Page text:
“What is going to happen to this country?”
Novelist James Baldwin believes this the real question that should be considered, while appearing on The Dick Cavett Show, rather than the one he has been asked regarding why black people are not jovial about their better life. Of course Baldwin, and those taking in Raoul Peck’s breathtakingly powerful documentary I Am Not Your Negro, knows that things have not improved for the black community in 1968 as much Cavett implies they have. The truth is America, and by extension the world, is stuck in a unhealthy historical loop.
No matter how much one tries to ignore it, or dress the discussion up in clothing that is more pleasing to one’s personal comfortability, the cycle of hate and injustice will persists until we are truly willing to take an honest look at race and ourselves.
Thankfully I Am Not Your Negro is a perfect starting point for such inward reflection. Extrapolating Baldwin’s unfinished manuscript, which was intended to tell the story of America through lives of his friends Medgar Evers, Martin Luther King Jr. and Malcolm X, Peck’s film is a riveting examination of America’s messy relationship with race. Despite dying 30 years ago, Baldwin’s astute words are just as piercing to the ears and soul now as they were when he was alive.
The weariness Baldwin displays in archival interviews, and in Samuel L. Jackson’s narration, speaks volumes to the pain of having to constantly justify one’s place in the world. Ever the intellectual soldier and social commentator, this fatigue does not stop Baldwin from throwing numerous grenades of truth in his work. Whether observing the way a young Dorothy Counts had to endure being the first black student in her North Carolina school with “history jeering at her back,” or commenting on the romanticized hero worship that white revolutionaries receive in media compared to their black counterparts, Baldwin’s assessment of America’s problematic culture is stunning.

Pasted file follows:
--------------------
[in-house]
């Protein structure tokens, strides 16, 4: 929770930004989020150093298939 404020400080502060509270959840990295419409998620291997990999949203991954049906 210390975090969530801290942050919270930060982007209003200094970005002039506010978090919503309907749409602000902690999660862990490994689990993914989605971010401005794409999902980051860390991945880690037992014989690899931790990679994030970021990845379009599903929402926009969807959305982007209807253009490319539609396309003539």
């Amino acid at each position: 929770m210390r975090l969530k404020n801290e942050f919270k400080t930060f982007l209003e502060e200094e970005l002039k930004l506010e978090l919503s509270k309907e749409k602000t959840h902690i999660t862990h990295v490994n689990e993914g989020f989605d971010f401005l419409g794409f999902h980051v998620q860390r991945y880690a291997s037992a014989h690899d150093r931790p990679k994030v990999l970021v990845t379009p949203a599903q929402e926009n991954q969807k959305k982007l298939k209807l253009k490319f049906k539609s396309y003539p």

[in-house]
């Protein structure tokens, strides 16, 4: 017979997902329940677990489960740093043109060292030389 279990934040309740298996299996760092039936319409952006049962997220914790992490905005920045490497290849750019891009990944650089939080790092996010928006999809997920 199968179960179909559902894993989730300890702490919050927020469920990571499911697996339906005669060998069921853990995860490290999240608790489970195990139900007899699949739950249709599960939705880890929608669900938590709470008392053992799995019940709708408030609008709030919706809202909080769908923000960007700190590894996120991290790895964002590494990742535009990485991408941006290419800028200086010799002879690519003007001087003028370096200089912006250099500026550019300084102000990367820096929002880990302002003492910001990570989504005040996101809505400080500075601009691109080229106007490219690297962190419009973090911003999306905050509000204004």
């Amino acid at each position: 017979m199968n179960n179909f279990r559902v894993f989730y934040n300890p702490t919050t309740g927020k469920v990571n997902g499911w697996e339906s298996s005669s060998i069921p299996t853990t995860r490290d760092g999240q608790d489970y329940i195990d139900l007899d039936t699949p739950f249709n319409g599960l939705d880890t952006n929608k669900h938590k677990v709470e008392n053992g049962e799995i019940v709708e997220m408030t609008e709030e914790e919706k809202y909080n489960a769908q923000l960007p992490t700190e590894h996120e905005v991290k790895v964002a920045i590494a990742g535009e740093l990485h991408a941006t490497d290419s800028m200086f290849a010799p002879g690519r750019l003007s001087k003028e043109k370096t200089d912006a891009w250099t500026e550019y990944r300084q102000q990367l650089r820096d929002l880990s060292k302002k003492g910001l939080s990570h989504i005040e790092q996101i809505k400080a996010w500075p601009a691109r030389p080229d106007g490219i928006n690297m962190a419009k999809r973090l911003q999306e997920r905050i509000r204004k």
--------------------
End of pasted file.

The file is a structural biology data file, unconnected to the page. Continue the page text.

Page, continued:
Much like Baldwin himself, Peck does not shy away from hitting points home without talking down to his audience. He crafts a cinematic essay that is equally thought-provoking and enraging from beginning to end. There is a sense of urgency to Peck’s construction. He skillfully brings Baldwin’s philosophies to life on screen, showing how fear and hate has made Americans captives in their own minds. So determined to protect themselves from a supposed evil, which they have constructed, they fail to realize the generational reverberations that it has caused.
While there have been many great films that deal with race in America, few are as masterful in making viewers reconsider everything they thought they knew about racism. In an era when chants of “All Lives Matter” are used to respond to “Black Lives Matter” protests, rather than to support those who are the subject of injustice, and when political correctness is viewed as unfairly stifling those who have historically played the role of the oppressor, Peck’s film cuts through the rhetoric that distracts us from confronting the real issues at hand. I Am Not Your Negro not only remind us that we are not as far removed from the Civil Rights Movement as we would like to think, but also that we each need to make honest changes in ourselves before we can truly change the conversation of race in America.